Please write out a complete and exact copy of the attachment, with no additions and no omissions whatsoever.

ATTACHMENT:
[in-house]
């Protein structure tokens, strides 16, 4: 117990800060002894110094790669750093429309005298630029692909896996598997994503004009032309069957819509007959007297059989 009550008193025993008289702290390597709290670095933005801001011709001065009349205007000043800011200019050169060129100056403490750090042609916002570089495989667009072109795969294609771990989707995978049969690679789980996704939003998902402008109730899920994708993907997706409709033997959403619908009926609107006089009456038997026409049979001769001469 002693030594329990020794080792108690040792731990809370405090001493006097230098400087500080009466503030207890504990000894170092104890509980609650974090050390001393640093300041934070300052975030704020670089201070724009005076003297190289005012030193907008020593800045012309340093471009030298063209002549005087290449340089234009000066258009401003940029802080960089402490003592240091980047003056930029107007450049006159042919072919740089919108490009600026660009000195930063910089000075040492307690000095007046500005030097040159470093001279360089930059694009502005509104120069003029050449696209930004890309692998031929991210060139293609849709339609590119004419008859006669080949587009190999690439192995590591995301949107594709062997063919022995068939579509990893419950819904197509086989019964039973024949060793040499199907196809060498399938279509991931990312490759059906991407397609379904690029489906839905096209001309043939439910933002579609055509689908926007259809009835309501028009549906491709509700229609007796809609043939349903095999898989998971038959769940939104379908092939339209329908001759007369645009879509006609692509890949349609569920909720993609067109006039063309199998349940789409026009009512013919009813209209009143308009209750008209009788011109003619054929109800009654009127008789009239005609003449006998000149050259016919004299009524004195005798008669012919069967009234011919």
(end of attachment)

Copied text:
[in-house]
């Protein structure tokens, strides 16, 4: 117990800060002894110094790669750093429309005298630029692909896996598997994503004009032309069957819509007959007297059989 009550008193025993008289702290390597709290670095933005801001011709001065009349205007000043800011200019050169060129100056403490750090042609916002570089495989667009072109795969294609771990989707995978049969690679789980996704939003998902402008109730899920994708993907997706409709033997959403619908009926609107006089009456038997026409049979001769001469 002693030594329990020794080792108690040792731990809370405090001493006097230098400087500080009466503030207890504990000894170092104890509980609650974090050390001393640093300041934070300052975030704020670089201070724009005076003297190289005012030193907008020593800045012309340093471009030298063209002549005087290449340089234009000066258009401003940029802080960089402490003592240091980047003056930029107007450049006159042919072919740089919108490009600026660009000195930063910089000075040492307690000095007046500005030097040159470093001279360089930059694009502005509104120069003029050449696209930004890309692998031929991210060139293609849709339609590119004419008859006669080949587009190999690439192995590591995301949107594709062997063919022995068939579509990893419950819904197509086989019964039973024949060793040499199907196809060498399938279509991931990312490759059906991407397609379904690029489906839905096209001309043939439910933002579609055509689908926007259809009835309501028009549906491709509700229609007796809609043939349903095999898989998971038959769940939104379908092939339209329908001759007369645009879509006609692509890949349609569920909720993609067109006039063309199998349940789409026009009512013919009813209209009143308009209750008209009788011109003619054929109800009654009127008789009239005609003449006998000149050259016919004299009524004195005798008669012919069967009234011919």